This piece was originally broadcast on Radio Scilly in July 2019.
The last fortnight’s glorious calm weather has given us some fantastic nights for stargazing. Many visitors to the observatory in the last couple of weeks have told stories of unbelievable skies (I believe them) later on in the evenings. Campers especially seem to be the lucky ones with late night toilet trips. One perk to sleeping under canvas if ever you needed one!
I have also been asked on one memorable occasion this week if I can make the sky darker during the observatory’s open hours, to which the answer, sadly, is no. This might be high season for Scilly but it’s low season for astronomers.
In any case, the nights are drawing in – slowly! – so by 11pm you’ve got near complete darkness. Better than nothing.
Now if there’s one planet that you must view through a telescope once in your life it has to be Saturn. Even the most die-hard, seen-it-all astronomer will still get a kick from viewing Saturn at this time of year. It really is a beauty. And it has an exquisite ring system, unmatched by any other planet.
Saturn has reached opposition this week – which in short means it’s as close as it gets to Earth all year. We’re talking a few thousand kilometres closer, which in the grand scheme of things isn’t far, so to be honest, all month is good for viewing! The best time to view is around midnight, when it’s highest in the sky. Technically it rises above our horizon around 9pm, but because of the lightness then, good luck spotting it any time before half ten!
Saturn can be spotted relatively low in the Southern Sky, at the moment, below and to the left of the very bright Jupiter as you’re looking. We’re lucky here on Scilly because it’s southern position means we’ll largely be viewing it above the sea, as low a horizon as you could wish for. Saturn’s not as bright as giant Jupiter – bear in mind that not only is it smaller, it is also twice as far away. But Saturn IS brighter than any nearby stars. You can tell this because you’ll see it with the naked eye well before any other stars come out. If you need any more clues to its identity, you’ll see it’s got a noticeably yellowish hue. I looked at it last night through my modest binoculars and could just make out an oval shape, which includes the rings. Add in a small telescope and you’ll see the rings clearly. A 14 inch Meade such as we have at the Observatory might blow your mind!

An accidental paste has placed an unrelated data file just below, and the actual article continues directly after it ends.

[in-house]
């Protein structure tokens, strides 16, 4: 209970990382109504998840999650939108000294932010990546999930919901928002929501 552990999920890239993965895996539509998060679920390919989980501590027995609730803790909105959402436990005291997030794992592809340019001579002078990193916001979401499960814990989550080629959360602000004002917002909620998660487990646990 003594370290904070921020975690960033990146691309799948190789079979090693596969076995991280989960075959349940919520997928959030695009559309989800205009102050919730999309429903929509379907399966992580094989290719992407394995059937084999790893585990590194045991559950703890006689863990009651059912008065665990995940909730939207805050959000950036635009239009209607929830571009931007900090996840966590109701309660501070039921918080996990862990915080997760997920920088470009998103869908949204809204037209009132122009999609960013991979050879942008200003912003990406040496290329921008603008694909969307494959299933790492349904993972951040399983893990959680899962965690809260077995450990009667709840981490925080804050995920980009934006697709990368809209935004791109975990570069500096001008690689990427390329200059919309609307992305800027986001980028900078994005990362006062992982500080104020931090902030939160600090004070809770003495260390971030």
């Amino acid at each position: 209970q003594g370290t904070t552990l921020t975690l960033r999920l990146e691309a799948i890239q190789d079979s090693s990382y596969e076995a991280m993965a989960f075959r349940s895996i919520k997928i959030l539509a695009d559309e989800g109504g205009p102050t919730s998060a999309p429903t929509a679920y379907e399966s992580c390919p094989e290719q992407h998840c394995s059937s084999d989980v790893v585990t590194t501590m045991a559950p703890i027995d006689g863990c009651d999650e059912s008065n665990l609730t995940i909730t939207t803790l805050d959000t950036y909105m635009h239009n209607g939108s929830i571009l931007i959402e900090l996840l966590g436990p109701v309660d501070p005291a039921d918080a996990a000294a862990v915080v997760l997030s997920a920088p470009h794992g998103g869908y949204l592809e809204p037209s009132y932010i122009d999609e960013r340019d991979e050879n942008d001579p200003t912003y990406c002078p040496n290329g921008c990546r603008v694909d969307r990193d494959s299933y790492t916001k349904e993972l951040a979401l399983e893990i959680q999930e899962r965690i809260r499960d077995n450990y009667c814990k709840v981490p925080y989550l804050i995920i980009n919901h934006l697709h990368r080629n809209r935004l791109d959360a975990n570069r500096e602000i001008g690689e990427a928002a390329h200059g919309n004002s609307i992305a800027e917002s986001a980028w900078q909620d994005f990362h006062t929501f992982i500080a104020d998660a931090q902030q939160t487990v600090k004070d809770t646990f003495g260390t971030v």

Before we get dark however there’s a super atmospheric phenomenon that we can witness just after sunset, in the name of Noctilucent Clouds – aka NLCs. These are the highest clouds on Earth and occur in a narrow layer some 80km up in the atmosphere. Because they’re so high up, they even reflect the Sun’s light during the hours of darkness. Noctilucent means ‘night shining’. The ideal time to look for them is 1 and a half to 2 hours after sunset, and to the northwest horizon. Alternatively, if you’re an early riser, look Northeast an hour or so before sunrise. Noctilucent clouds may look electric blue against an otherwise darkening sky. They’re very pretty and you’ll be able to spot them from now up until the start of August.
So there you have it - Saturn and Noctilucent Clouds – beauties to marvel at when it’s dark….and getting dark.